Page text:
Latest apparel and textile comment
The best views and opinions in apparel and textile industry publishing, all in one place, from apparel and textile's monthly columnists and in-house experts.
Swedish fashion retailer H&M is one of the leaders of the move to change compliance, and is at the forefront of sustainability. However, at...
Slowing economic growth and growing competition are hitting the profits of Chinese retailers, while the country's clothing exports to the US...
A new initiative has been launched to try to improve the purchasing practices of apparel retailers and brands by asking suppliers to rate th...
The role of the middleman has become far greater and more important than ever before, with responsibility beginning before the onset of the...
Implementing new technology and software solutions is the key to improving quality, compliance and oversight throughout the supply network. Peter Needle, CEO and co-founder of supply chain visibility software company Segura, explains.
A key fibre in the global textile and apparel industry, cotton production is under threat from factors such as climate change, competition from new crops, and the migration of workers to more lucrative jobs. But a new social network has found that implementing SMS technology at the farmer level helps improve farming practices as well as engaging young people in agriculture – as Amy Barthorpe, head of business development at WeFarm, explains.
David Birnbaum is trying very hard to understand how the garment provisions of the Trans-Pacific Partnership (TTP) will affect US stakeholders. I can understand just who will fall into the loser column, he writes. The problem is finding anyone to place in the winner column.
Cotton has an image problem. It’s out of fashion with mills, brands, designers and consumers, and a global glut of polyester – cotton's major competing fibre – is encouraging low prices. So how does cotton compete in such a market? Robert Antoshak, managing director at Olah Inc, believes sustainability is cotton's competitive advantage.
Despite years of denial, British garment-making showed serious signs of a revival in the second half of 2015. Mike Flanagan takes a closer look, and asks: Is the long-anticipated UK onshoring boom finally coming into sight?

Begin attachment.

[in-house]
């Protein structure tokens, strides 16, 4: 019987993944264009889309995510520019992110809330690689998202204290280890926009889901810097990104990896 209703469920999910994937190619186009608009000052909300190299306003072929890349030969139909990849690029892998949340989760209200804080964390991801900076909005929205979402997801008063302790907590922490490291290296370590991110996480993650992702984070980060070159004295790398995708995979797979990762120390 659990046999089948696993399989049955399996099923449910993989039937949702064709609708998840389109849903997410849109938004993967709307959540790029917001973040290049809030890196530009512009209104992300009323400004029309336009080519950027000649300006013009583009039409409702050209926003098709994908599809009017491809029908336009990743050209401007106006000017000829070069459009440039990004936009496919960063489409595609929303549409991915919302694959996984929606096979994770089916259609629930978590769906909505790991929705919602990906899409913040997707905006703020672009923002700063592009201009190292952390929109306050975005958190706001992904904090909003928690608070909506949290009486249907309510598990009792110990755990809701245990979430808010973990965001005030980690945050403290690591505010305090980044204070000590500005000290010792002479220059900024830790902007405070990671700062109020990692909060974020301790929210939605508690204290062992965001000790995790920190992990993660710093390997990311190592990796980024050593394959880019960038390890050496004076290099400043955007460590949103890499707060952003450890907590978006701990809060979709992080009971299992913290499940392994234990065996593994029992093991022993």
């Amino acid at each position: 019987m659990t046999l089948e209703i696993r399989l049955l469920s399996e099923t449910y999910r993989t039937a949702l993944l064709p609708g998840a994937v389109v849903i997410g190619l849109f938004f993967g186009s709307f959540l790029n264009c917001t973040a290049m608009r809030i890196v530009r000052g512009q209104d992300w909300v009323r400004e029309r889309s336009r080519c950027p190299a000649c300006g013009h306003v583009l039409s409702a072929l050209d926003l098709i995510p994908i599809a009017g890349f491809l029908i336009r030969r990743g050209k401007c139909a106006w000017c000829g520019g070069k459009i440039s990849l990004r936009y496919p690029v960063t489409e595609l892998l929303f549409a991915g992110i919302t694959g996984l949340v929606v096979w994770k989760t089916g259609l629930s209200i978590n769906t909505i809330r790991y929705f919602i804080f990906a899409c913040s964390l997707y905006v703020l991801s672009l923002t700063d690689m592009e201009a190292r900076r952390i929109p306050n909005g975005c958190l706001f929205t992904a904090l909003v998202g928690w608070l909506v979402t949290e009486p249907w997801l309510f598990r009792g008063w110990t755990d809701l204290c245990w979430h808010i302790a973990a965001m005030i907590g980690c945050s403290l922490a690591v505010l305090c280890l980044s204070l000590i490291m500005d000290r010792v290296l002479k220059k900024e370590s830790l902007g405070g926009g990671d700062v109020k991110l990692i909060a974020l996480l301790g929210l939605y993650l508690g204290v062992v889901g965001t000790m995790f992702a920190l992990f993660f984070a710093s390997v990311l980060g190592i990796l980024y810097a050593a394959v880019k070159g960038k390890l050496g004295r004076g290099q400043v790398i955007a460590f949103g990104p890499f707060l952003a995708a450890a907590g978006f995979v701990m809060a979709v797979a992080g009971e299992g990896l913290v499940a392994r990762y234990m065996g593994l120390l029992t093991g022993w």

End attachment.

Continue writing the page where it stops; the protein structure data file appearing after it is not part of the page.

Brands need to respond to consumer needs for instant gratification with a strategy for speed – where speed and efficiency in the product development cycle are crucial, warns Alvanon president Ed Gribbin.
Africa has undeniable advantages that make it attractive as a potential destination for large volume, low cost, commodity garments, according to Chris Wynne-Potts, CEO at African Merchandising Services.
As margins continue to be squeezed, one question often asked by sourcing managers is whether or not to use a trading company. Surely, the argument goes, dealing direct with a factory is the best route to better prices and quality. Sourcing consultant Philip Worrall explains why this is not always the case.
Thanks to globalisation, challenges face apparel and textile manufacturers around the world as never before. Here Robert Antoshak, managing director at Olah Inc, reviews a few of the major forces affecting the industry – and argues that the sector is now moving into a new stage of development where cost remains a prerequisite for some types of production while quality, low unit production increasingly carves out space elsewhere.
In a Rant published on just-style earlier this month, Mike Flanagan stressed the importance of finding new sources of retail efficiency rather than worrying about rising prices. He now asks whether Primark has identified where apparel retailers should be looking – or whether US commentators are right when they claim the business is fundamentally flawed?